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The N terminus of ClpB from <i>Thermus thermophilus</i> is not essential for the chaperone activity

MPS-Authors

Beinker,  Philipp
Max Planck Institute of Molecular Physiology, Max Planck Society;

Schlee,  Sandra
Max Planck Institute of Molecular Physiology, Max Planck Society;

Groemping,  Yvonne
Max Planck Institute of Molecular Physiology, Max Planck Society;

http://pubman.mpdl.mpg.de/cone/persons/resource/persons98729

Seidel,  Ralf
Abt. III: Physikalische Biochemie, Max Planck Institute of Molecular Physiology, Max Planck Society;

http://pubman.mpdl.mpg.de/cone/persons/resource/persons98723

Reinstein,  Jochen
Abt. III: Physikalische Biochemie, Max Planck Institute of Molecular Physiology, Max Planck Society;

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Citation

Beinker, P., Schlee, S., Groemping, Y., Seidel, R., & Reinstein, J. (2002). The N terminus of ClpB from <i>Thermus thermophilus</i> is not essential for the chaperone activity. Journal of Biological Chemistry, 277(49): 1, pp. 47160-47166. Retrieved from http://dx.doi.org/10.1074/jbc.M207853200.


Cite as: http://hdl.handle.net/11858/00-001M-0000-0014-0DA4-4
Abstract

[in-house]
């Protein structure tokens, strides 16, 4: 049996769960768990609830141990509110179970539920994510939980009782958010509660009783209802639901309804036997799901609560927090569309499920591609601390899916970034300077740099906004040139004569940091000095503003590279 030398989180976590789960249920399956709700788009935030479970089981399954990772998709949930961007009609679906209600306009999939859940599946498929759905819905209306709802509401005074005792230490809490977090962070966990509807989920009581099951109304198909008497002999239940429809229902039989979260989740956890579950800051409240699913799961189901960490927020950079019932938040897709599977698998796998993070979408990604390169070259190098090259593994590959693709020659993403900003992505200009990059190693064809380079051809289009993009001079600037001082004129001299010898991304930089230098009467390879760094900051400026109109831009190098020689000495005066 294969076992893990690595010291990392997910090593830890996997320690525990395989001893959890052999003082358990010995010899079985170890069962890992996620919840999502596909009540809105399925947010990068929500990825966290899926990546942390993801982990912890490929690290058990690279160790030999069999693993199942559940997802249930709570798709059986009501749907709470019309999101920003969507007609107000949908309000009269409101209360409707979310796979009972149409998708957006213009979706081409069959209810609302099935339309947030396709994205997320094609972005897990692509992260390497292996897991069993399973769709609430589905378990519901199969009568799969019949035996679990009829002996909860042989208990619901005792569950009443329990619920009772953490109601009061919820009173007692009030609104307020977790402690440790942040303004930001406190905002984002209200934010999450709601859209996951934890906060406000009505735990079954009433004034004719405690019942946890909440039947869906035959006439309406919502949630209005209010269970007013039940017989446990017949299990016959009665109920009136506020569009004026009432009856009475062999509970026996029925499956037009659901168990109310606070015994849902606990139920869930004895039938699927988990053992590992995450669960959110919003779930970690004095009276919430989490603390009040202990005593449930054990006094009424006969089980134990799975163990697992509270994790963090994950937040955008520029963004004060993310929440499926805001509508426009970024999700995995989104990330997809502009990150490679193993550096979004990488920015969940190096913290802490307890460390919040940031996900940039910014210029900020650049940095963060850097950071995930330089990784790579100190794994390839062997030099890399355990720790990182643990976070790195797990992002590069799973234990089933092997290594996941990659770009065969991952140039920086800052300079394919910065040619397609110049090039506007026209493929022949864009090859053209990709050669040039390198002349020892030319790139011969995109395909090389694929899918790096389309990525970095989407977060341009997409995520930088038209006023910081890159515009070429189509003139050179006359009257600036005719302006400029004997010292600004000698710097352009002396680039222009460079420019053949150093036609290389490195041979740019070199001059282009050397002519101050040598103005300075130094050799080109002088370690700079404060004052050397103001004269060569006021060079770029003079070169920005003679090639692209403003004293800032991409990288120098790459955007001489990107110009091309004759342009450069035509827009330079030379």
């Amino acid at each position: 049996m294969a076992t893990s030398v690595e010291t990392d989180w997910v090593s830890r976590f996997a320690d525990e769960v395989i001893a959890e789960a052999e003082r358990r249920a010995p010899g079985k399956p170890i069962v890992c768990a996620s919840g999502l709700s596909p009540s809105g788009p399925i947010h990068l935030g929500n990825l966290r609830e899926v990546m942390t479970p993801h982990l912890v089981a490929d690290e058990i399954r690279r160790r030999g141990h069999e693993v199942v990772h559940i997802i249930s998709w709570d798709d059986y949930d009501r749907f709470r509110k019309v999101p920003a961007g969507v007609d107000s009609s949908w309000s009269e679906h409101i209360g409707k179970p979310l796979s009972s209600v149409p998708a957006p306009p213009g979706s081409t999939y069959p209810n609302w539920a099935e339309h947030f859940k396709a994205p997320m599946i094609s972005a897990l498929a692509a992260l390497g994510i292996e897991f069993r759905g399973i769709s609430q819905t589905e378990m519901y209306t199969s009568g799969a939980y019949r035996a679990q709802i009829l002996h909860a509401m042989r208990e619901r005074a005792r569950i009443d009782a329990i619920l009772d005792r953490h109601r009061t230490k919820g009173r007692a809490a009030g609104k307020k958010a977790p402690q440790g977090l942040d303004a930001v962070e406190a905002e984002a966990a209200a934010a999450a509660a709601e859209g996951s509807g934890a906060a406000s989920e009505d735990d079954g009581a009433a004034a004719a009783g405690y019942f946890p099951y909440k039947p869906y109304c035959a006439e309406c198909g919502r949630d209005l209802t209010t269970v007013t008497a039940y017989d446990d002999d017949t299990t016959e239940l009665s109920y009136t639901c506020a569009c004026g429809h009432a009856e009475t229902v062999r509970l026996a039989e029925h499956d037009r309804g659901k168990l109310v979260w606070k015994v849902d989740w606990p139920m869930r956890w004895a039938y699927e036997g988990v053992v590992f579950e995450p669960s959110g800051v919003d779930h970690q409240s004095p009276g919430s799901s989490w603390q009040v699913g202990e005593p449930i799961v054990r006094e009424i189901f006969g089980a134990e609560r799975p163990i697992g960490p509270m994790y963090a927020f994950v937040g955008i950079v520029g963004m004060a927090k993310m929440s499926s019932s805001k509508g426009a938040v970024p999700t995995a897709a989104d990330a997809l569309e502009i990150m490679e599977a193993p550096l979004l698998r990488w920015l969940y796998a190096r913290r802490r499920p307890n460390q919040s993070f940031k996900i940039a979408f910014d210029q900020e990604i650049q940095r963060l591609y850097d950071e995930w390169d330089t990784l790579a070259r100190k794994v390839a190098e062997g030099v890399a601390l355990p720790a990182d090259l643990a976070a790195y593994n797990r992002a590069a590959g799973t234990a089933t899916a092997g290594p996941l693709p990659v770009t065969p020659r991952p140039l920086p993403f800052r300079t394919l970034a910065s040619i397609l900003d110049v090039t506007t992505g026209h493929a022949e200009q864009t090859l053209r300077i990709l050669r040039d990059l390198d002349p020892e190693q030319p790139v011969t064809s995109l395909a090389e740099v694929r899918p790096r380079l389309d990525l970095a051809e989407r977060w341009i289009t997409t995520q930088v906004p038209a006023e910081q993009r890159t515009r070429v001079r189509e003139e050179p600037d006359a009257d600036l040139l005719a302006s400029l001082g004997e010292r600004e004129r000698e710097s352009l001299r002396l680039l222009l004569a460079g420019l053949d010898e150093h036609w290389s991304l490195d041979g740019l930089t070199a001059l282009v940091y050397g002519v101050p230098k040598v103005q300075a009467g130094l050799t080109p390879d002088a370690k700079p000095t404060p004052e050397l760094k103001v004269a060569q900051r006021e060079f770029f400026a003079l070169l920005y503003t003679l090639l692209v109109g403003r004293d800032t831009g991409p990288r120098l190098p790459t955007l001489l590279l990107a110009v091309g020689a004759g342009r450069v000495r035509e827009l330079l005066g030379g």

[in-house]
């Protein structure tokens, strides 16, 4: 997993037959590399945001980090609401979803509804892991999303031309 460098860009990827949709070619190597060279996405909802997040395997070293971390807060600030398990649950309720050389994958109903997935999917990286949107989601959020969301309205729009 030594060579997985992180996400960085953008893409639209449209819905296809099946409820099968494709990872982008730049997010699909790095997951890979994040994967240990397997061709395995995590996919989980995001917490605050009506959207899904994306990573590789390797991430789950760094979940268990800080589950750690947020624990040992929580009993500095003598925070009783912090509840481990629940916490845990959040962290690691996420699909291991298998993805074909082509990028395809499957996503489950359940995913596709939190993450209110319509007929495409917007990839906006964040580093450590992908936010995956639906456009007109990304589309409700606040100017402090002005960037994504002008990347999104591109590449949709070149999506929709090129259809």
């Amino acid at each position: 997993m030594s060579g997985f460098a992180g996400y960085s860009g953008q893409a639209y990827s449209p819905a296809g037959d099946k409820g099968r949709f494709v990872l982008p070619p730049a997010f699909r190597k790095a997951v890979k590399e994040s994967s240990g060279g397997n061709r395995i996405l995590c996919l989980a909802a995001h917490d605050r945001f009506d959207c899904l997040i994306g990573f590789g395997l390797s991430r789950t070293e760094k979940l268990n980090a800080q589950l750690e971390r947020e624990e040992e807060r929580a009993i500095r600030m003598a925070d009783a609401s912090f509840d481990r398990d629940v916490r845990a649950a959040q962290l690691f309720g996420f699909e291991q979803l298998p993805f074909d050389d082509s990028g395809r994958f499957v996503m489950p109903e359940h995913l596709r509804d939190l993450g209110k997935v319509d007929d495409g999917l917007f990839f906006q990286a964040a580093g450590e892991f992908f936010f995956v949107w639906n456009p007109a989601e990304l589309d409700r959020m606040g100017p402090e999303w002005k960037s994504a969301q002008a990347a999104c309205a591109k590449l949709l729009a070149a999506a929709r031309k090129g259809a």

ClpB from Thermus thermophilus belongs to the Clp/Hsp100 protein family and reactivates protein aggregates in cooperation with the DnaK chaperone system. The mechanism of protein reactivation and interaction with the DnaK system remains unclear. ClpB possesses two nucleotide binding domains, which are essential for function and show a complex allosteric behavior. The role of the N-terminal domain that precedes the first nucleotide binding domain is largely unknown. We purified and characterized an N-terminal shortened ClpB variant (ClpBDeltaN; amino acids 140-854), which remained active in refolding assays with three different substrate proteins. In addition the N-terminal truncation did not significantly change the nucleotide binding affinities, the nucleotide-dependent oligomerization, and the allosteric behavior of the protein. In contrast casein binding and stimulation of the ATPase activity by kappa-casein were affected. These results suggest that the N-terminal domain is not essential for the chaperone function, does not influence the binding of nucleotides, and is not involved in the formation of intermolecular contacts. It contributes to the casein binding site of ClpB, but other substrate proteins do not necessarily interact with the N terminus. This indicates a substantial difference in the binding mode of kappa-casein that is often used as model substrate for ClpB and other possibly more suitable substrate proteins.